Mary Beard always writes in such a way as to bring the history alive for the reader; never dry and dull. This book, written together with Keith Hopkins, tells the story of the Colosseum; a place that, for most people, immediately conjures up images of blood and sand, gladiators and martyred Christians, wild animals and the howling crowd, emperors, death and glory. The sheer size of the stadium, the numbers of victims, both human and animal, the spectacles and the number of days they went on for is really quite mind-boggling. A great read, and thought-provoking.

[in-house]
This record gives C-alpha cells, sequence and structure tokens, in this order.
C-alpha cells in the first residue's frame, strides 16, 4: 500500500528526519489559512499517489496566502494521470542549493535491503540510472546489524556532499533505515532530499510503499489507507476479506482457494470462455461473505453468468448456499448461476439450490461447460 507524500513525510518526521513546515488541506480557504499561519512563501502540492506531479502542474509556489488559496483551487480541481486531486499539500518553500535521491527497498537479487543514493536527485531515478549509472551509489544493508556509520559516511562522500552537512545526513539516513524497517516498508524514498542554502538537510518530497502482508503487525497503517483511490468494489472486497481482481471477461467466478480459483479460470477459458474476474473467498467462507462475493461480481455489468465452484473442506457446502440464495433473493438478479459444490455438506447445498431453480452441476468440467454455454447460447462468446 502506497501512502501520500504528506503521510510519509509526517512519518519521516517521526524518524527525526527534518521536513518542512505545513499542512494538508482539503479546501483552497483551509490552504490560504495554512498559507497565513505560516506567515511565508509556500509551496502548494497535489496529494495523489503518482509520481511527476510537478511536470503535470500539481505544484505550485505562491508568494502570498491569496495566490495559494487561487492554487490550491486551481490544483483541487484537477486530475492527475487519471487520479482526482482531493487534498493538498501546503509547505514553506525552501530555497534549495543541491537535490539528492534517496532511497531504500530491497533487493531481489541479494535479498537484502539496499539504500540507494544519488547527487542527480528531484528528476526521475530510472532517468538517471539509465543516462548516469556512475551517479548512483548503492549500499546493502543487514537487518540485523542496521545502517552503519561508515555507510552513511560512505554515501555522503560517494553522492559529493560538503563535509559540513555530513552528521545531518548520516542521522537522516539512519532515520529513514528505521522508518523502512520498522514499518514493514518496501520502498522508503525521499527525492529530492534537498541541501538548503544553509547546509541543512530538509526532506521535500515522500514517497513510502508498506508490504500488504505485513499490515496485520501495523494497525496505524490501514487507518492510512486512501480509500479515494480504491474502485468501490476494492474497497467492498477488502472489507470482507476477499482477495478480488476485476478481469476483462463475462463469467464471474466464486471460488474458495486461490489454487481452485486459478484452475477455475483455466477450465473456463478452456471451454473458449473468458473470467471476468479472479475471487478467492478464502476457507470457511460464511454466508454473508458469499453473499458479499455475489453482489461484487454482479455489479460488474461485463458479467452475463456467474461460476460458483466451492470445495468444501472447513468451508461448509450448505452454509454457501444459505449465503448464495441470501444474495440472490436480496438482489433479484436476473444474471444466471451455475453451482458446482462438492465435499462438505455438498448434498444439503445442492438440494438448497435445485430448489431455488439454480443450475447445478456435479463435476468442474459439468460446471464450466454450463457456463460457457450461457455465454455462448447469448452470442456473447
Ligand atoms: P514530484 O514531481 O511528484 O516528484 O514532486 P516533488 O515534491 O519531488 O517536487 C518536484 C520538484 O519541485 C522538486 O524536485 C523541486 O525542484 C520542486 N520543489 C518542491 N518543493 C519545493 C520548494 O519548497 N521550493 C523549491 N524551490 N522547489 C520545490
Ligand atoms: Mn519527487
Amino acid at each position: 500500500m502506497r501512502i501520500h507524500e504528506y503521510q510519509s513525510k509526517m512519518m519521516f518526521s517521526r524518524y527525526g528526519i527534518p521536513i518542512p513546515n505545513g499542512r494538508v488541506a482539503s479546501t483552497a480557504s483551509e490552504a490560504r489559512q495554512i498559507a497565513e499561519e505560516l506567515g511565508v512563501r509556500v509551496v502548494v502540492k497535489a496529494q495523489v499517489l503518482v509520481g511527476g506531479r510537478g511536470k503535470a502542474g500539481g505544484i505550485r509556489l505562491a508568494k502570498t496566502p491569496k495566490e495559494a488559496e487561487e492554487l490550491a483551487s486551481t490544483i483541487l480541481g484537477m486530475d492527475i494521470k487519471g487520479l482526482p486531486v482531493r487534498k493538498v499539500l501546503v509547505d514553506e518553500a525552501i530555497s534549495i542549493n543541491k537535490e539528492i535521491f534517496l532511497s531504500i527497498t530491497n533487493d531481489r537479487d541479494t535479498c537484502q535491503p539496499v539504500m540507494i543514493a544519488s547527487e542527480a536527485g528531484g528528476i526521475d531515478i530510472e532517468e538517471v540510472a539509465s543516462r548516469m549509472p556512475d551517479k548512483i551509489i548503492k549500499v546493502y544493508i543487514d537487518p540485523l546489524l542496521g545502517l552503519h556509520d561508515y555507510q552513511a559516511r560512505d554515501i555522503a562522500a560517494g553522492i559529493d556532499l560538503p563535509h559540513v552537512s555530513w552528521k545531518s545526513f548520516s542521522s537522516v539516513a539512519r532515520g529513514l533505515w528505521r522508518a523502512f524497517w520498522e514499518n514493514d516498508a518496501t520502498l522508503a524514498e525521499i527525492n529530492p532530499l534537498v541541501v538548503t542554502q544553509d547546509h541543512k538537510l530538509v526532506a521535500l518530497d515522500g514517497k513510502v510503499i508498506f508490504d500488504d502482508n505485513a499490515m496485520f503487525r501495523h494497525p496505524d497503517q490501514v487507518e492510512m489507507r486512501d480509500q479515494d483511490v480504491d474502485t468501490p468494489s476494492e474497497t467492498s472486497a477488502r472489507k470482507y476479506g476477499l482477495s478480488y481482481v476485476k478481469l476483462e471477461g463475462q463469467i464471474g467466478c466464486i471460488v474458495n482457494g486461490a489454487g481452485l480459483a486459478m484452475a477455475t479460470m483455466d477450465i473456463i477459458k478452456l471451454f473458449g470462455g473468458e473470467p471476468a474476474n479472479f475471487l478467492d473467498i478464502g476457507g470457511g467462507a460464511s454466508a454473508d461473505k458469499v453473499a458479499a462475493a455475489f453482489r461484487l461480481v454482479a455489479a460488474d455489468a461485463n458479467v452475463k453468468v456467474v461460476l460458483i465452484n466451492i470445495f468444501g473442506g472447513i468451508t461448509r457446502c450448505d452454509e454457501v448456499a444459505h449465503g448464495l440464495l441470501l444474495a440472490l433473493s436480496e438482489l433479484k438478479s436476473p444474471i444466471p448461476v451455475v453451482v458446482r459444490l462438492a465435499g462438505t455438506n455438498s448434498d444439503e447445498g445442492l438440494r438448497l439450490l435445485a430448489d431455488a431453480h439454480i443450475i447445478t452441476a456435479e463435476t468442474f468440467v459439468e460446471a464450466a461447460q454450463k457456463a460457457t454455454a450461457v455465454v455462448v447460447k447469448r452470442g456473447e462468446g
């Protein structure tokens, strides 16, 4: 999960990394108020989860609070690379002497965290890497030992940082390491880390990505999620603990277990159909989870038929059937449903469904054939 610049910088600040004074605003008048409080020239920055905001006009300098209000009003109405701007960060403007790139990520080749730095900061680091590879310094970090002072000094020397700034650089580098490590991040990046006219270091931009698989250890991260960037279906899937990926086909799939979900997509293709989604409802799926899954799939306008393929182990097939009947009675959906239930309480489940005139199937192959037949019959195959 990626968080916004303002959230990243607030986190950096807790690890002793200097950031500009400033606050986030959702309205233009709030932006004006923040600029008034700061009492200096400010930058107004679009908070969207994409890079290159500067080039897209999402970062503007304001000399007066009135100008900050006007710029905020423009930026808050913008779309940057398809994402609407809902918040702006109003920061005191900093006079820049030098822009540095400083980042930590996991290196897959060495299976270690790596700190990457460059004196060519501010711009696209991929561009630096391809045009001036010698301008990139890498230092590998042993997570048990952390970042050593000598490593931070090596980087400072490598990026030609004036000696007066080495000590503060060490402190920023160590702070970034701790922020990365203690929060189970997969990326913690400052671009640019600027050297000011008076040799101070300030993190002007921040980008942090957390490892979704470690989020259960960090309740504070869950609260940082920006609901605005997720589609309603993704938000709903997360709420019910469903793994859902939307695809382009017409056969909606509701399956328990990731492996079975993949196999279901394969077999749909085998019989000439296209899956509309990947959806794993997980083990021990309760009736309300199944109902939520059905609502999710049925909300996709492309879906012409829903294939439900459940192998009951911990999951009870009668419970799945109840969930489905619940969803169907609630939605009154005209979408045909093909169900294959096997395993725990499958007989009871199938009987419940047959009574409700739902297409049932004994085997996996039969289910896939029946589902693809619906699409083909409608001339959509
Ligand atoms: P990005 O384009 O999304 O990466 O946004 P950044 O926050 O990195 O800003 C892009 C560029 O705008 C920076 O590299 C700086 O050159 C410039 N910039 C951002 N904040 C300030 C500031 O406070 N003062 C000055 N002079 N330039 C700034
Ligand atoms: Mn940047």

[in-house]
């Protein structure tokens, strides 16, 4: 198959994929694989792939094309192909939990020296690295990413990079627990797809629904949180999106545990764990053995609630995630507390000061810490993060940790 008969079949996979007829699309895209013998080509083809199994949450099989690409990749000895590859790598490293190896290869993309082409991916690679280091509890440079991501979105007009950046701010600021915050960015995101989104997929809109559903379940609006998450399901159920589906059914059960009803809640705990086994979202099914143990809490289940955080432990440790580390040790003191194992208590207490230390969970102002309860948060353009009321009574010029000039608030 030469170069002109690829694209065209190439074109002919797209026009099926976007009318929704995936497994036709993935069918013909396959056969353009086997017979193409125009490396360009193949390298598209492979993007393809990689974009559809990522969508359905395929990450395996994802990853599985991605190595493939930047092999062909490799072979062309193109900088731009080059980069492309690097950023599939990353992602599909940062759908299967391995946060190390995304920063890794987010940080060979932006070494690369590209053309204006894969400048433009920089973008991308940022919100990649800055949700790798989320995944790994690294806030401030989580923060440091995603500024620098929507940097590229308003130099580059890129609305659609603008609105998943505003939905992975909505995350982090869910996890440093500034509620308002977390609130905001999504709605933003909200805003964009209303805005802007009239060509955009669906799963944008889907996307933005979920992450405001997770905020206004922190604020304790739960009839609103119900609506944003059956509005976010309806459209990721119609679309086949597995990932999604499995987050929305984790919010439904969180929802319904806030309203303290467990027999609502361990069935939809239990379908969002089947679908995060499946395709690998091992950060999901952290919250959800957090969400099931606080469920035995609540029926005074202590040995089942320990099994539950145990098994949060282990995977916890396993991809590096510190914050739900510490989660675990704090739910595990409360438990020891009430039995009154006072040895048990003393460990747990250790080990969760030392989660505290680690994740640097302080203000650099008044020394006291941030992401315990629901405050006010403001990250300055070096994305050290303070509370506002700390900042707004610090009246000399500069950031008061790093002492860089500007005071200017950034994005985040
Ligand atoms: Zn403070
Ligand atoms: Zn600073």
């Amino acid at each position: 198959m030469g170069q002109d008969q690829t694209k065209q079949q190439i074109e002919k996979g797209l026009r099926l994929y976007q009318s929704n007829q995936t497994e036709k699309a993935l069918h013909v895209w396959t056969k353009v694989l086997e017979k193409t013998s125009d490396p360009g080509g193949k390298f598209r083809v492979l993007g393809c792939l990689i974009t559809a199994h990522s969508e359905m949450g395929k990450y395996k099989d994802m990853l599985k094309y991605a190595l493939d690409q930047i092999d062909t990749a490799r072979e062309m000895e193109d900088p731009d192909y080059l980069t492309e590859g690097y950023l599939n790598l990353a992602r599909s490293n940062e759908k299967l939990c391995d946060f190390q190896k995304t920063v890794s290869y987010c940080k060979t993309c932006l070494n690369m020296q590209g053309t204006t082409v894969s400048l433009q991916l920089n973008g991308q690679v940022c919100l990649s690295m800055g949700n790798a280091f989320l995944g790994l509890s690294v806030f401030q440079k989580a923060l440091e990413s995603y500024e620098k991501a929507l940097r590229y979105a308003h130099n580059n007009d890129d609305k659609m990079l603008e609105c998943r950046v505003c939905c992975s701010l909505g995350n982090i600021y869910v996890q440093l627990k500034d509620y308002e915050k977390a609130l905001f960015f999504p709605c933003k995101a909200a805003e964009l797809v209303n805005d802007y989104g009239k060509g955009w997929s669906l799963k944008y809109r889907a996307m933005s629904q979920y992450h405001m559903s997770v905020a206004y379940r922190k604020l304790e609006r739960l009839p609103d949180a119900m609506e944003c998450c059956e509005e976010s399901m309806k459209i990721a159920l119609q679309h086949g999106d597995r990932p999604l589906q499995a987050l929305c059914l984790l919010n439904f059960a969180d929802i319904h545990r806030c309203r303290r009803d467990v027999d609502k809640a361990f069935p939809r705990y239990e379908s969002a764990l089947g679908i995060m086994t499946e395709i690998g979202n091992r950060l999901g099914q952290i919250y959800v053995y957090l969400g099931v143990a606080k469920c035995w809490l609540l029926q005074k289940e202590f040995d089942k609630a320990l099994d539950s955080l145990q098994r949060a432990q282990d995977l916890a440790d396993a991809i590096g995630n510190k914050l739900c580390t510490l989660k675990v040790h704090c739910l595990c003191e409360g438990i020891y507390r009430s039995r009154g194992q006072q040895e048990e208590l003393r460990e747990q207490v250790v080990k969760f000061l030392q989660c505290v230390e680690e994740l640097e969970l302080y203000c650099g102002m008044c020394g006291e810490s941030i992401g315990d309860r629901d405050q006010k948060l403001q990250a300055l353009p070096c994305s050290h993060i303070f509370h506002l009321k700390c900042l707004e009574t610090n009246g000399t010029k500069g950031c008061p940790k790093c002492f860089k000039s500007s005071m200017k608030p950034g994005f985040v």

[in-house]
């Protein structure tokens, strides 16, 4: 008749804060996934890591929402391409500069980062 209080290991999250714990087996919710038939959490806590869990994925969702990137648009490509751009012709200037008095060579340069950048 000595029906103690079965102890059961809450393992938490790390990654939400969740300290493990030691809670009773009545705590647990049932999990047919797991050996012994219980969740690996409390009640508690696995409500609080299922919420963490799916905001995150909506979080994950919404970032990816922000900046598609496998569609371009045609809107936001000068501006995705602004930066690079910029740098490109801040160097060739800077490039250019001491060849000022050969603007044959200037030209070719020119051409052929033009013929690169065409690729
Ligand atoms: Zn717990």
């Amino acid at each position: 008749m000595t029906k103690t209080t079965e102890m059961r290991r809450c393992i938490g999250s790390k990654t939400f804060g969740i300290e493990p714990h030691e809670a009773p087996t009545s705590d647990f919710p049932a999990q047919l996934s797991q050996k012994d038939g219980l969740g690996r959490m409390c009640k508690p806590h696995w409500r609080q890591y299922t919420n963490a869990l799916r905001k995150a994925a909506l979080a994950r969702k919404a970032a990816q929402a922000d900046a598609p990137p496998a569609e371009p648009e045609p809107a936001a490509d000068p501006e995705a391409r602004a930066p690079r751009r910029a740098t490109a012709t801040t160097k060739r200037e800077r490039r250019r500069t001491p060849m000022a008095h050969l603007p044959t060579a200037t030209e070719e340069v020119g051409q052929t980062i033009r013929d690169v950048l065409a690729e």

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on 5 March 2009
If you want to know some interesting facts about the Colosseum but aren't into dry academic type books, try this one. It's easy to read, factual (unlike a lot of internet information about the Colosseum which is just plain wrong), and humourous. The authors are clearly passionate about the subject and want to inspire the same enthusiasm into the reader.

I love Rome, visit it often and next time will see the Colosseum through different eyes. If you're at all interested in Rome or ancient Roman history you'll love this book.